Development of a multimodal port freight transportation model for estimating container throughput
Gbologah, Franklin Ekoue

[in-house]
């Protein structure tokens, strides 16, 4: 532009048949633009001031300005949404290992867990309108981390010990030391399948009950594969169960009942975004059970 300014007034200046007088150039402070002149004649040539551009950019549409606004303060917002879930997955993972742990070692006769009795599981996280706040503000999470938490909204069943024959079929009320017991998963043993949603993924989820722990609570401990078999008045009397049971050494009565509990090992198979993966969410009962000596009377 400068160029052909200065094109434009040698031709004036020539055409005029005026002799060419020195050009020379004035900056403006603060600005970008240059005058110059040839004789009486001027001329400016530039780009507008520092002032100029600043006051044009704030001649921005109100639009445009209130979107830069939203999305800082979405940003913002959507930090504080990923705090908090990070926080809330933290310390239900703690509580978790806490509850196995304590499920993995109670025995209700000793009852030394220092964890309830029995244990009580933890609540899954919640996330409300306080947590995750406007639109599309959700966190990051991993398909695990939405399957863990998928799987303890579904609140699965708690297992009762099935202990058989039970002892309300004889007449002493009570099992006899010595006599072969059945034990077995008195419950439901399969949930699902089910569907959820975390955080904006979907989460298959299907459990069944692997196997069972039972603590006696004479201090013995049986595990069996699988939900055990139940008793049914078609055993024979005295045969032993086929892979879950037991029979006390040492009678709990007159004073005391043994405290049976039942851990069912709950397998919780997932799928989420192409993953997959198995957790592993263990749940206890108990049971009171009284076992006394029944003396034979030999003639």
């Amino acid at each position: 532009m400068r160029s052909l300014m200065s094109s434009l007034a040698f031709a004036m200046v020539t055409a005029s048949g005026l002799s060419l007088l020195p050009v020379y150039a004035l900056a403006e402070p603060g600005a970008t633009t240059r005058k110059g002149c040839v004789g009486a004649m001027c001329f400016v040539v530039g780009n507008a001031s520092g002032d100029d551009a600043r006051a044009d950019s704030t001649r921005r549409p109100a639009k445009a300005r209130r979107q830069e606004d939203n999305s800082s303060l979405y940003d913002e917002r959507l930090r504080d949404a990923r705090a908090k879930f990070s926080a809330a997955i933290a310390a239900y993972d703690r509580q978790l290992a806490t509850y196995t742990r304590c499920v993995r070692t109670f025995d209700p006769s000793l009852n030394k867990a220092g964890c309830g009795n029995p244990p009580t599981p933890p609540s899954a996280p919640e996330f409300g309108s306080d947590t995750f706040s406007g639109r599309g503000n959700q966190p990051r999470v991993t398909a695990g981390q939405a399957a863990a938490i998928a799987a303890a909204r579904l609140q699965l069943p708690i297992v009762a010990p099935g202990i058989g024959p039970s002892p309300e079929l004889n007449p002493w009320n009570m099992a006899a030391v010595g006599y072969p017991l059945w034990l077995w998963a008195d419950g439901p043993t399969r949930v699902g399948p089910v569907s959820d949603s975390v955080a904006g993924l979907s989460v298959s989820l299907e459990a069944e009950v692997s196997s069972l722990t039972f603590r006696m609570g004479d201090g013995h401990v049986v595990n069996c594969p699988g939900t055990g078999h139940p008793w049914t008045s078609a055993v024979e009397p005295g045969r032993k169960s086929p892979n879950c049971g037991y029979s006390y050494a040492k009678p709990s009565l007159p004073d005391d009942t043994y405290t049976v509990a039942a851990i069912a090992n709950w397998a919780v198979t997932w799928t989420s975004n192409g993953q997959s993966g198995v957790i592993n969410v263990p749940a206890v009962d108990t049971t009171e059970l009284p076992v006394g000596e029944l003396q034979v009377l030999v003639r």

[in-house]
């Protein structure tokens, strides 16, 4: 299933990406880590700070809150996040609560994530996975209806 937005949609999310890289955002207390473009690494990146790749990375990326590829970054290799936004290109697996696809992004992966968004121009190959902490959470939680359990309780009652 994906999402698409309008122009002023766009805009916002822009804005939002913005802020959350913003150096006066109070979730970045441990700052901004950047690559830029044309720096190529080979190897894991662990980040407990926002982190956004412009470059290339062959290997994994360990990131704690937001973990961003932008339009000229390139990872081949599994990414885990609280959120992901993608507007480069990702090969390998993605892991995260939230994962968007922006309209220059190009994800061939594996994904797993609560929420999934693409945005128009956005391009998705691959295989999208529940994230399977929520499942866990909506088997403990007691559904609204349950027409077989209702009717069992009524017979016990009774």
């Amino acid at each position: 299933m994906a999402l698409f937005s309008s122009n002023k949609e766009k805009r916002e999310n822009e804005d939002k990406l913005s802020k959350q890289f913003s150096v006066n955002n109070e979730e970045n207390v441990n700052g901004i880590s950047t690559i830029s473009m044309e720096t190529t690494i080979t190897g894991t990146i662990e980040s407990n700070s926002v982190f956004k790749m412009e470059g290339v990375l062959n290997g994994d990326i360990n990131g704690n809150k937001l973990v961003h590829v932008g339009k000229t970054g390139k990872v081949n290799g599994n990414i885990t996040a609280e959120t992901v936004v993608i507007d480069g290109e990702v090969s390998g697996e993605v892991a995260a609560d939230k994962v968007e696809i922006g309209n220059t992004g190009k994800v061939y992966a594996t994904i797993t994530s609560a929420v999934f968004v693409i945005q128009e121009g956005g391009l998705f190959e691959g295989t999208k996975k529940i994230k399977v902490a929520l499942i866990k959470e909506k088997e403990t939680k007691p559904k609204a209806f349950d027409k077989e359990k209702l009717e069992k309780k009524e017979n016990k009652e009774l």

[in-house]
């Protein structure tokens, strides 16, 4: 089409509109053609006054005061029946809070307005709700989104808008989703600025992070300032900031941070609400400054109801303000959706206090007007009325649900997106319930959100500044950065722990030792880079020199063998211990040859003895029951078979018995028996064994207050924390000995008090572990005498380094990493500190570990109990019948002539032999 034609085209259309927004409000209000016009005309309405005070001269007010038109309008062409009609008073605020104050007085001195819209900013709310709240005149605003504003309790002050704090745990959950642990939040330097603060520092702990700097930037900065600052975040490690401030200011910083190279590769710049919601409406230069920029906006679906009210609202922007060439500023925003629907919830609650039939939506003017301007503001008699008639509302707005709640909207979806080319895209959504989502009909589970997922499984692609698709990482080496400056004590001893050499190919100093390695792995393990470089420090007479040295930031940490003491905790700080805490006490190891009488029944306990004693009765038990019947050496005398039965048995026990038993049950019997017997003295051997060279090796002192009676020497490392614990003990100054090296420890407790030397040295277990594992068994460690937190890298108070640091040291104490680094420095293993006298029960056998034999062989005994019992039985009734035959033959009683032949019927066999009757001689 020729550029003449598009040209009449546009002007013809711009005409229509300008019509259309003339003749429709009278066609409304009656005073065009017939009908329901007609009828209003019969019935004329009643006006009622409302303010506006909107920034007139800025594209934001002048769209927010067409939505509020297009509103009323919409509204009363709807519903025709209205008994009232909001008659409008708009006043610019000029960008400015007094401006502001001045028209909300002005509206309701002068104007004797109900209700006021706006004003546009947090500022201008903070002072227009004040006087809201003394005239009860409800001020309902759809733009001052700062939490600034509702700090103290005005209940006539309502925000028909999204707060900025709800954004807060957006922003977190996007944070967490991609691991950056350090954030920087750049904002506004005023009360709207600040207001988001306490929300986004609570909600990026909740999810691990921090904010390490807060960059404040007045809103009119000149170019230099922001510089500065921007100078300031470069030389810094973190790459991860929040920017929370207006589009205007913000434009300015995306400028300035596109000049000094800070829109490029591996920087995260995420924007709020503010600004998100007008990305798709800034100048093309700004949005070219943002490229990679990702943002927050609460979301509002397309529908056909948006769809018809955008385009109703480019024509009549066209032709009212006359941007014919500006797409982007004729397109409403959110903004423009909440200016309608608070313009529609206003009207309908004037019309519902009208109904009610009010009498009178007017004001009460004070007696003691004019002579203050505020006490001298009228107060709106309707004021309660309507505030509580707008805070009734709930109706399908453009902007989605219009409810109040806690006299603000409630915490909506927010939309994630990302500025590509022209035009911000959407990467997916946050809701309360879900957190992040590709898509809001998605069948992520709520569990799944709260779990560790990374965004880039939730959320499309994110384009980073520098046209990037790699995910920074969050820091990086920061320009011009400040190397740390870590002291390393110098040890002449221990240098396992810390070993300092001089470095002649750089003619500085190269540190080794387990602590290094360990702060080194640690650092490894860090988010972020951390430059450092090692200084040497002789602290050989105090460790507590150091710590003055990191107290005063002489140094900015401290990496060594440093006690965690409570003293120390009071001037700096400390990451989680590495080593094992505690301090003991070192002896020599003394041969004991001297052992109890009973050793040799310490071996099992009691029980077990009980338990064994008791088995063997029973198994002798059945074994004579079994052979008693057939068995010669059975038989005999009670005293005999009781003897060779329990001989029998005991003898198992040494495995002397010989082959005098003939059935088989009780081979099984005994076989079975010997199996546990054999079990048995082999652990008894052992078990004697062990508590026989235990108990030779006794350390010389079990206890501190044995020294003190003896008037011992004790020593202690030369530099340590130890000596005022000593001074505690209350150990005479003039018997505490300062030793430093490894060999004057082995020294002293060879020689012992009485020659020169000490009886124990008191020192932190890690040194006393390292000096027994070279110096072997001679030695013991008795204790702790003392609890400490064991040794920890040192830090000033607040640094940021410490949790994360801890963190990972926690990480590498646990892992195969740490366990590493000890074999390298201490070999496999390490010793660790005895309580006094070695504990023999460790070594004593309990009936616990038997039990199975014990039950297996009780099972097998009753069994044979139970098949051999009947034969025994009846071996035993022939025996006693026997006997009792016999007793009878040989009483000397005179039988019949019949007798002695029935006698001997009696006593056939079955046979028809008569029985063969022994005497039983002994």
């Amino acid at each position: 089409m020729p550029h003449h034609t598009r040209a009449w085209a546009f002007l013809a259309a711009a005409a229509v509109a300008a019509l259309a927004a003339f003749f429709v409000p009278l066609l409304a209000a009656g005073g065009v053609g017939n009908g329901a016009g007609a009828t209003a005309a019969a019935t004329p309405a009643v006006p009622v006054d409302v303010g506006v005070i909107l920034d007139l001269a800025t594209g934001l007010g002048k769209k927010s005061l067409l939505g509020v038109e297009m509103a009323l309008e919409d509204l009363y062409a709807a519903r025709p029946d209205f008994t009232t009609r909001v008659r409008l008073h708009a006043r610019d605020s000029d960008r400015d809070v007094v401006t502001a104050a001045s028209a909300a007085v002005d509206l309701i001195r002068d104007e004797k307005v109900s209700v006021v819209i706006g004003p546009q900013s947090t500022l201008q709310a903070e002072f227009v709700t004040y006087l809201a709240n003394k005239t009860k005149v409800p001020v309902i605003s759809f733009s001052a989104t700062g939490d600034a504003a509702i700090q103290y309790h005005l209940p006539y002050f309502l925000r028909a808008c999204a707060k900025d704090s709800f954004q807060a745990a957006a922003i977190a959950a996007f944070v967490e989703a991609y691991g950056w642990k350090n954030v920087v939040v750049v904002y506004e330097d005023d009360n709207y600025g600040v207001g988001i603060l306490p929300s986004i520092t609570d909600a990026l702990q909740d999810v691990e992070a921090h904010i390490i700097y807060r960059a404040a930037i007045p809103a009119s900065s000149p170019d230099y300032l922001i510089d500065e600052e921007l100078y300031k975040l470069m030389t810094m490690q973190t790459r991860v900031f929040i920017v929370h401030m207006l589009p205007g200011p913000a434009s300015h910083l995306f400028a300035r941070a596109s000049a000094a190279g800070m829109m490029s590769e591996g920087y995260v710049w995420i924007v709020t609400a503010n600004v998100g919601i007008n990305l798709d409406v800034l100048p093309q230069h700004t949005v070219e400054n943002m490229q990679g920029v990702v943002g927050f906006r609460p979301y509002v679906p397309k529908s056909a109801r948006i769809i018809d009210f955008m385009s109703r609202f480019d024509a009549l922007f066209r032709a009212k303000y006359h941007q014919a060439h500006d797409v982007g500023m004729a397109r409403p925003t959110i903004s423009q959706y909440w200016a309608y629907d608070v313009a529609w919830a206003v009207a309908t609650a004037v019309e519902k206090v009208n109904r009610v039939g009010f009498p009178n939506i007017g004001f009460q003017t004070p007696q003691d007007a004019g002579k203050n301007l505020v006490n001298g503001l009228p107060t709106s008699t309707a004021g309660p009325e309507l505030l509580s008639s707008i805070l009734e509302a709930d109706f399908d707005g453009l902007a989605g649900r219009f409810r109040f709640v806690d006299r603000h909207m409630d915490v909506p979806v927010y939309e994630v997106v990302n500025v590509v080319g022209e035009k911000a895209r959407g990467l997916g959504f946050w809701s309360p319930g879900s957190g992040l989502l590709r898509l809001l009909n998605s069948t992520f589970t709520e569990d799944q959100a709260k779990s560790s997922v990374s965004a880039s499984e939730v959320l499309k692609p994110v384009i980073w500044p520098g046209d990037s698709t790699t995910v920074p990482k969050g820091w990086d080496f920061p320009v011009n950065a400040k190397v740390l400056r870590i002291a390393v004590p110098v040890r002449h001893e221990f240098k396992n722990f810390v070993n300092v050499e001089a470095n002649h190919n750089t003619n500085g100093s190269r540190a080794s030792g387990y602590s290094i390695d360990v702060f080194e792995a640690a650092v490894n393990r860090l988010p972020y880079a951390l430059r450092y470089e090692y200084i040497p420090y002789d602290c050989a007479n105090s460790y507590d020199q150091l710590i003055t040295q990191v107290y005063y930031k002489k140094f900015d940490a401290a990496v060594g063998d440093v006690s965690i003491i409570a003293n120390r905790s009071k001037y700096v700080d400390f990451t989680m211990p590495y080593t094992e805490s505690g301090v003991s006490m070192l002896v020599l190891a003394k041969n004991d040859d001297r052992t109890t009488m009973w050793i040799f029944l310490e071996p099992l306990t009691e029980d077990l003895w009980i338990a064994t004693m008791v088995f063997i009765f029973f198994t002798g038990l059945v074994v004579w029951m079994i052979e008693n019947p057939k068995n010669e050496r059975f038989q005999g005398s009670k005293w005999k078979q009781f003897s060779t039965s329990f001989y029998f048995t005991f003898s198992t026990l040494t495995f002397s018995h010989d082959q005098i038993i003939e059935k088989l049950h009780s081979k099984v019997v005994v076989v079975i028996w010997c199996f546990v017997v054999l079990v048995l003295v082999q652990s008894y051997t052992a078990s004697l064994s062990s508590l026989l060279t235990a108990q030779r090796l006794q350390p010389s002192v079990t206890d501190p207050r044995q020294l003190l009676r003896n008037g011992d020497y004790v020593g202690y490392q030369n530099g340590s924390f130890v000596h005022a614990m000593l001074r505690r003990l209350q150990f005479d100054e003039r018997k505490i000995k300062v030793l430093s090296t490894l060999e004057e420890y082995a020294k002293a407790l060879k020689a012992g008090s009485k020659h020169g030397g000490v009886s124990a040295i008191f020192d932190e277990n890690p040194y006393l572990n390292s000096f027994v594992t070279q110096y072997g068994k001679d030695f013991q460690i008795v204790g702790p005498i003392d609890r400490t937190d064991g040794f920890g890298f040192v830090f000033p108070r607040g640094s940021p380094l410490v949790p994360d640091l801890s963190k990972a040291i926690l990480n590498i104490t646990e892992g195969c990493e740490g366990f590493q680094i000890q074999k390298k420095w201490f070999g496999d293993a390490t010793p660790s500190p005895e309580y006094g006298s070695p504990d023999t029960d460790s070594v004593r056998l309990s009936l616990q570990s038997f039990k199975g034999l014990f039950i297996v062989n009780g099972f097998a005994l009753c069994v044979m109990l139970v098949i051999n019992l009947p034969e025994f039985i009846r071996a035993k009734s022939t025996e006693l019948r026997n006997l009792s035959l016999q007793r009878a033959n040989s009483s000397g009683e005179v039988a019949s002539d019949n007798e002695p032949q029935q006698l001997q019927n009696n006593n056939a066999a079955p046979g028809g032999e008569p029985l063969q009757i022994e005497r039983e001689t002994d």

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Computer based simulation models have often been used to study the multimodal freight transportation system. But these studies have not been able to dynamically couple the various modes into one model; therefore, they are limited in their ability to inform on dynamic system level interactions. This research thesis is motivated by the need to dynamically couple the multimodal freight transportation system to operate at multiple spatial and temporal scales. It is part of a larger research program to develop a systems modeling framework applicable to freight transportation. This larger research program attempts to dynamically couple railroad, seaport, and highway freight transportation models. The focus of this thesis is the development of the coupled railroad and seaport models. A separate volume (Wall 2010) on the development of the highway model has been completed. The model railroad and seaport was developed using Arena® simulation software and it comprises of the Ports of Savannah, GA, Charleston, NC, Jacksonville, FL, their adjacent CSX rail terminal, and connecting CSX railroads in the southeastern U.S. However, only the simulation outputs for the Port of Savannah are discussed in this paper. It should be mentioned that the modeled port layout is only conceptual; therefore, any inferences drawn from the model's outputs do not represent actual port performance. The model was run for 26 continuous simulation days, generating 141 containership calls, 147 highway truck deliveries of containers, 900 trains, and a throughput of 28,738 containers at the Port of Savannah, GA. An analysis of each train's trajectory from origin to destination shows that trains spend between 24 - 67 percent of their travel time idle on the tracks waiting for permission to move. Train parking demand analysis on the adjacent shunting area at the multimodal terminal seems to indicate that there aren't enough containers coming from the port because the demand is due to only trains waiting to load. The simulation also shows that on average it takes containerships calling at the Port of Savannah about 3.2 days to find an available dock to berth and unload containers. The observed mean turnaround time for containerships was 4.5 days. This experiment also shows that container residence time within the port and adjacent multimodal rail terminal varies widely. Residence times within the port range from about 0.2 hours to 9 hours with a mean of 1 hour. The average residence time inside the rail terminal is about 20 minutes but observations varied from as little as 2 minutes to a high of 2.5 hours. In addition, about 85 percent of container residence time in the port is spent idle. This research thesis demonstrates that it is possible to dynamically couple the different sub-models of the multimodal freight transportation system. However, there are challenges that need to be addressed by future research. The principal challenge is the development of a more efficient train movement algorithm that can incorporate the actual Direct Traffic Control (DTC) and / or Automatic Block Signal (ABS) track segmentation. Such an algorithm would likely improve the capacity estimates of the railroad network. In addition, future research should seek to reduce the high computational cost imposed by a discrete process modeling methodology and the adoption of single container resolution level for terminal operations. A methodology combining both discrete and continuous process modeling as proposed in this study could lessen computational costs and lower computer system requirements at a cost of some of the feedback capabilities of the model This tradeoff must be carefully examined.
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